By Olivia Seecof
Well, I never thought that I would have anything in common with pop star and five-time Grammy award-winner Christina Aguliera except for our love for the city of Pittsburgh. But, after Super Bowl XLV, we now share the story of a “most embarrassing moment.”
Our nation has sung the difficult melody of “The Star Spangled Banner” at sporting events and July 4 parades for years. Different musicians have put their own individual spin on the well-known tune, but these harmonies and rearrangements never before included the omission of the lyrics.
Now, I said that Christina Aguliera and I share an embarrassing moment, but they are definitely not equivalent.
My social trauma occurred in high school at a middle school hockey game. I was running the scoreboard and was required to play the national anthem. However, due to technical difficulties, it would not play. My friend who was working with me told me to “just say it” (meaning say that there was technical difficulties), but I interpreted this to mean, “Go right ahead and sing the national anthem.”
Well, I cannot sing, and when I got to the climactic part about the rockets, I failed to remember what color the rockets’ glare was. Once I remembered, I slowed down and my voice shook even more, but I continued and finished out our country’s anthem strong.
OK, not that bad right? I mean, who goes to middle school hockey games anyway? Christina Aguliera, on the other hand, blew it in front of a national audience.
With her extravagant riffs and ability to belt out any note, she started out strong; then the letdown set in. I felt bad for the troops serving overseas who had to stand there while some pop star celebrity botched the theme song of the American soldier. Christina Aguliera replaced “O’er the ramparts we watch’d were so gallantly streaming ” with “What so proudly we watch’d at the twilight’s last streaming.”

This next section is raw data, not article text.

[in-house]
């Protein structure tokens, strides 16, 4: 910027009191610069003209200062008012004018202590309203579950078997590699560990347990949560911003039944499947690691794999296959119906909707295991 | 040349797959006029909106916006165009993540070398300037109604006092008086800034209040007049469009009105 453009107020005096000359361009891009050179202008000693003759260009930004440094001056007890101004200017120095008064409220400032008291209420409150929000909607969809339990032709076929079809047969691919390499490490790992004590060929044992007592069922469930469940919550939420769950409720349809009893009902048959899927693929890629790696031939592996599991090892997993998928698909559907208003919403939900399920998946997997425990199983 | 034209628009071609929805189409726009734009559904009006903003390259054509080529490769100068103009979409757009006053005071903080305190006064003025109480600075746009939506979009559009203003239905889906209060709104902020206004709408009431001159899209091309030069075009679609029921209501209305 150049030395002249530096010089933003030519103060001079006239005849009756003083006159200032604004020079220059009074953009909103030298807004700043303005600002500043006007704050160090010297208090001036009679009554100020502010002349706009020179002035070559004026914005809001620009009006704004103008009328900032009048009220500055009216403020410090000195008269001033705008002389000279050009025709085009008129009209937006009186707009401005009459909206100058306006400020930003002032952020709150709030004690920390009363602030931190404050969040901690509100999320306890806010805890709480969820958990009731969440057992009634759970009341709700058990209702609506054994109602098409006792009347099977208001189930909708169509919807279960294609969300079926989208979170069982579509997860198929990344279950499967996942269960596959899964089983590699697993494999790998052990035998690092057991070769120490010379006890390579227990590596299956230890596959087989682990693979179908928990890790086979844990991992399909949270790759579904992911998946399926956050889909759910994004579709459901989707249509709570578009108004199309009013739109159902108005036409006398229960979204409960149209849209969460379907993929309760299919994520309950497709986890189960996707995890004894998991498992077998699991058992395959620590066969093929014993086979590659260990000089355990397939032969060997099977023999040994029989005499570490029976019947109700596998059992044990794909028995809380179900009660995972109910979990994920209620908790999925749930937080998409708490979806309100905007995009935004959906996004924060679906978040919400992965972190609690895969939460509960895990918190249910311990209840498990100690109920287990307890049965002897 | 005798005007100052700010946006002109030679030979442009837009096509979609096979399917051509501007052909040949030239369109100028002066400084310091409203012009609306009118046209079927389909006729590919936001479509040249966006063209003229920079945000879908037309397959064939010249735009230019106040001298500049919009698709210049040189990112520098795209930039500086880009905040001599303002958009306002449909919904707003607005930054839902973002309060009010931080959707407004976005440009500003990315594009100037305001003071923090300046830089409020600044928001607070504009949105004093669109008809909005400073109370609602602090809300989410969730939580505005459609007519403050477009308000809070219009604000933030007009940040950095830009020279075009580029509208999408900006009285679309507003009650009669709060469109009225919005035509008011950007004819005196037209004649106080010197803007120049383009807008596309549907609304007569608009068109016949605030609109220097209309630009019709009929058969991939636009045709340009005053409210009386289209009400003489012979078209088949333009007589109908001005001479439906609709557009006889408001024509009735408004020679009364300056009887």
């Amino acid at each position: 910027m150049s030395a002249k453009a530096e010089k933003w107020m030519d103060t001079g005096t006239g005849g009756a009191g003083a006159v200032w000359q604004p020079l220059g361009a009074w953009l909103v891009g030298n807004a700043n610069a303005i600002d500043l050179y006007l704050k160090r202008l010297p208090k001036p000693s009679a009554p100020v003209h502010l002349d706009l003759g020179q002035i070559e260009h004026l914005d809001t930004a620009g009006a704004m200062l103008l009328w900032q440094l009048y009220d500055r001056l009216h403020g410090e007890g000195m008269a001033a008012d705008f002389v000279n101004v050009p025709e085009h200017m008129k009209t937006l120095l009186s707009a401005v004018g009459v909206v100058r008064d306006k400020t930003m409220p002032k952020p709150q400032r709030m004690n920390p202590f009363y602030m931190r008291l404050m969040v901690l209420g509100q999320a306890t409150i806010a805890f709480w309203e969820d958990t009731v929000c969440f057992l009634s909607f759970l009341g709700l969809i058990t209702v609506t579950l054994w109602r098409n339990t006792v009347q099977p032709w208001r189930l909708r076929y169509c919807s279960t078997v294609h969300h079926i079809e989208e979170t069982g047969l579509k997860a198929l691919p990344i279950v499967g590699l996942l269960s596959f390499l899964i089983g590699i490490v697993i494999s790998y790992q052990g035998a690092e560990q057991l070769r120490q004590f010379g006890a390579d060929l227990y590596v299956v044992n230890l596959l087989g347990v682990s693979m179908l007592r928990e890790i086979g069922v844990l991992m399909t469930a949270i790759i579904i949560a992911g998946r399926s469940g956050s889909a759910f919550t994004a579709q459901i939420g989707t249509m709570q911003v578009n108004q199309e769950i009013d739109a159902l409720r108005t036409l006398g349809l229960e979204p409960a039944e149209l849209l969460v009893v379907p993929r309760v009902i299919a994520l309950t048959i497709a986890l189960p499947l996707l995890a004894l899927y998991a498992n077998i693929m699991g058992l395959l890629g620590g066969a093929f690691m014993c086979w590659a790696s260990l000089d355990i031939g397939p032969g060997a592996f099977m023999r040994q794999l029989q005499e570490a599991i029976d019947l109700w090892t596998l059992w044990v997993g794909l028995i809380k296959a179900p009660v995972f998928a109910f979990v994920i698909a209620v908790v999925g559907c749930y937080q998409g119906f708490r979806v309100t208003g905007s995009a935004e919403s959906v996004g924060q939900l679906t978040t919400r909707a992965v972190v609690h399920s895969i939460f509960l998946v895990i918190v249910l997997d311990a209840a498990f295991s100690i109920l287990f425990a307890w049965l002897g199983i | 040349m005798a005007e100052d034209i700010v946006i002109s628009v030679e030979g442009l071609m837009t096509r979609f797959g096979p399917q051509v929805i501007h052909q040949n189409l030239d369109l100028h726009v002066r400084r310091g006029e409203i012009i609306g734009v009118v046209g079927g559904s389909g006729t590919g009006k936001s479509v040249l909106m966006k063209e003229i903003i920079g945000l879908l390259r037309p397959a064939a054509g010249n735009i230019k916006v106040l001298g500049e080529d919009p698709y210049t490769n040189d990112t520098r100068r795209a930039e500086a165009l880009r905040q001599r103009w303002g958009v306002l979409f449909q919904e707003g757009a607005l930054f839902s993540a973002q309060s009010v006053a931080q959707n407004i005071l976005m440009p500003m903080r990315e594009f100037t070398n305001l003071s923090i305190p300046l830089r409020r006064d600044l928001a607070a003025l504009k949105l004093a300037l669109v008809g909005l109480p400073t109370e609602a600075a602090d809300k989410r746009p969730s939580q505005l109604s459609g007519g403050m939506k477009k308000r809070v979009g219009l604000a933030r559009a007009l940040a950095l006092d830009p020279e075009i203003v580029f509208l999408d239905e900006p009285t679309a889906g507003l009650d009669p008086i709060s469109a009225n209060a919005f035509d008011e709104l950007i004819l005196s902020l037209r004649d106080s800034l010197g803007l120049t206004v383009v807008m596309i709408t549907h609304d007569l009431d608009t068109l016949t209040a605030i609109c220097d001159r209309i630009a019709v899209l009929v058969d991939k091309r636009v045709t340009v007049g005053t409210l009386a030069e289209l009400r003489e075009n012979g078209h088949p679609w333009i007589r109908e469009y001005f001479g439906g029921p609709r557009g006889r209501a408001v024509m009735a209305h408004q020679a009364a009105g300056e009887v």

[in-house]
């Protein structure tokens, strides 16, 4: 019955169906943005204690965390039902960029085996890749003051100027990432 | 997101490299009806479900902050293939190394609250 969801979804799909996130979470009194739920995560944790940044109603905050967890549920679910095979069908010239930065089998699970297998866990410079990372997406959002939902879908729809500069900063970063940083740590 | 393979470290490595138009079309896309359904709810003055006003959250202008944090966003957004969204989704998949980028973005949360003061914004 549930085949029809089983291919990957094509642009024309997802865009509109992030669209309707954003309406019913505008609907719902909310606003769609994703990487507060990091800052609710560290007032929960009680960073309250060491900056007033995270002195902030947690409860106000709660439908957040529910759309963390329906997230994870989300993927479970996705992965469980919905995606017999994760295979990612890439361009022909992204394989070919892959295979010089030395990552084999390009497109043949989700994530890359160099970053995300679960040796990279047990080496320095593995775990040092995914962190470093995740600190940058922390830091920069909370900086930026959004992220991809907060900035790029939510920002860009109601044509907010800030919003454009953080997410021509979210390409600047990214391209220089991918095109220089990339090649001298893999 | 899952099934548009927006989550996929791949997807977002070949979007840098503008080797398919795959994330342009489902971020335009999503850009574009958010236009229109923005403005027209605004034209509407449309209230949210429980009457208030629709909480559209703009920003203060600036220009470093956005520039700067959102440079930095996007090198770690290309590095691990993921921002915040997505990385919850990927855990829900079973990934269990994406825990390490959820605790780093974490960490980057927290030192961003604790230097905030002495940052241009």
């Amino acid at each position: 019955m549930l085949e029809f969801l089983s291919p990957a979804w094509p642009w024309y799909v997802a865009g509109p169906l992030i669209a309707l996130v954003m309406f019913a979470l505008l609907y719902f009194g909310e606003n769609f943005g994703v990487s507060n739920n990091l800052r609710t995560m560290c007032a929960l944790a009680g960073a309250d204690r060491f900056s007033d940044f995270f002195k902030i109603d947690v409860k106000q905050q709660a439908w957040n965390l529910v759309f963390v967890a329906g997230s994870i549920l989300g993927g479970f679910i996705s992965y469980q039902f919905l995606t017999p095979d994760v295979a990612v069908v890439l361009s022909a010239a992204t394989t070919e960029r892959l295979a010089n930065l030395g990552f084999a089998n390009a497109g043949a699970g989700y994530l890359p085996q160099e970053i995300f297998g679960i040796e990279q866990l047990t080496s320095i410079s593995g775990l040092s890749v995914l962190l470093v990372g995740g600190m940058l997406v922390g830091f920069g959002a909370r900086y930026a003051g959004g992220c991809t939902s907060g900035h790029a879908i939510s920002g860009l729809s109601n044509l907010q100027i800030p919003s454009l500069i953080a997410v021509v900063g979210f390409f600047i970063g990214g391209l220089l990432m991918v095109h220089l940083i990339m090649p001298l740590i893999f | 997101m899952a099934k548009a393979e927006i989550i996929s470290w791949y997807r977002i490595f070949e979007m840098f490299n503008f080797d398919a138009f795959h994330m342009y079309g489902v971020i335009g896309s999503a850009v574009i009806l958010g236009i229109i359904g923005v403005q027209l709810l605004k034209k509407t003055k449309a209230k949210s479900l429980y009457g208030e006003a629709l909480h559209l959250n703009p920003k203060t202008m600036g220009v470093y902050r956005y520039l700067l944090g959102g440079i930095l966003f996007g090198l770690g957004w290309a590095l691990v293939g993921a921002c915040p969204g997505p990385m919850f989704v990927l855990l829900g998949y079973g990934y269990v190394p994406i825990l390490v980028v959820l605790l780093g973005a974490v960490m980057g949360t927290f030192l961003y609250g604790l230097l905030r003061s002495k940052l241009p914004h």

Good one, Xtina. That doesn’t even make sense. Still, according to www.songfacts.com, one poll showed that 61% of Americans don’t know all of the words and only 39% of those who claimed to know the words correctly said what came after “Whose broad stripes and bright stars.”
Come on, America, that’s pathetic. This song represents our country and demonstrates our unity, yet we don’t even know the words. While both Christina Aguliera and I have had embarrassing moments surrounding this song, I think the above statistics are our entire country’s most embarrassing moment. If you are reading this article and do not know the words to our nation’s anthem, please take a break from studying and look them up.
Our only hope is the fact that both Christina Aguliera and myself recovered and finished strong, proving that even through embarrassing times, America really is the “home of the brave.”
Now if only the Steelers could have recovered and finished strong …